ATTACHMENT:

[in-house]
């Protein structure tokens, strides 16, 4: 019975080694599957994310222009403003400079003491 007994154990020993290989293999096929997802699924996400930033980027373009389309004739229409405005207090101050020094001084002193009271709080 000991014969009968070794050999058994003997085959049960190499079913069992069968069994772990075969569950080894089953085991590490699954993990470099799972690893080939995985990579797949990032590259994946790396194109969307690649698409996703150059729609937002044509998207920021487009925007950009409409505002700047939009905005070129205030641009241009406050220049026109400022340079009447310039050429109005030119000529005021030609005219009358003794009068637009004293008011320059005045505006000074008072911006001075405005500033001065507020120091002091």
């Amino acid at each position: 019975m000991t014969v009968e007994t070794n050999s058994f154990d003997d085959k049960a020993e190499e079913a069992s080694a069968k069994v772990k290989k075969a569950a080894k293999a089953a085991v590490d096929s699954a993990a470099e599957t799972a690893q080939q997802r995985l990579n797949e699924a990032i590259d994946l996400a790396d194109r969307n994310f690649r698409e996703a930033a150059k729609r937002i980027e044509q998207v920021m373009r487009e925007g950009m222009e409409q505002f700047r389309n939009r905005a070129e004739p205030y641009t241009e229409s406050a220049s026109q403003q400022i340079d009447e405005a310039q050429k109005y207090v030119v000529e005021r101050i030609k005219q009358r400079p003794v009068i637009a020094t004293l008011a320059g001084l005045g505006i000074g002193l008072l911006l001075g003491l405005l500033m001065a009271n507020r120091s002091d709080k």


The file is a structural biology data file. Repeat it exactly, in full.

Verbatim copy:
[in-house]
């Protein structure tokens, strides 16, 4: 019975080694599957994310222009403003400079003491 007994154990020993290989293999096929997802699924996400930033980027373009389309004739229409405005207090101050020094001084002193009271709080 000991014969009968070794050999058994003997085959049960190499079913069992069968069994772990075969569950080894089953085991590490699954993990470099799972690893080939995985990579797949990032590259994946790396194109969307690649698409996703150059729609937002044509998207920021487009925007950009409409505002700047939009905005070129205030641009241009406050220049026109400022340079009447310039050429109005030119000529005021030609005219009358003794009068637009004293008011320059005045505006000074008072911006001075405005500033001065507020120091002091």
């Amino acid at each position: 019975m000991t014969v009968e007994t070794n050999s058994f154990d003997d085959k049960a020993e190499e079913a069992s080694a069968k069994v772990k290989k075969a569950a080894k293999a089953a085991v590490d096929s699954a993990a470099e599957t799972a690893q080939q997802r995985l990579n797949e699924a990032i590259d994946l996400a790396d194109r969307n994310f690649r698409e996703a930033a150059k729609r937002i980027e044509q998207v920021m373009r487009e925007g950009m222009e409409q505002f700047r389309n939009r905005a070129e004739p205030y641009t241009e229409s406050a220049s026109q403003q400022i340079d009447e405005a310039q050429k109005y207090v030119v000529e005021r101050i030609k005219q009358r400079p003794v009068i637009a020094t004293l008011a320059g001084l005045g505006i000074g002193l008072l911006l001075g003491l405005l500033m001065a009271n507020r120091s002091d709080k």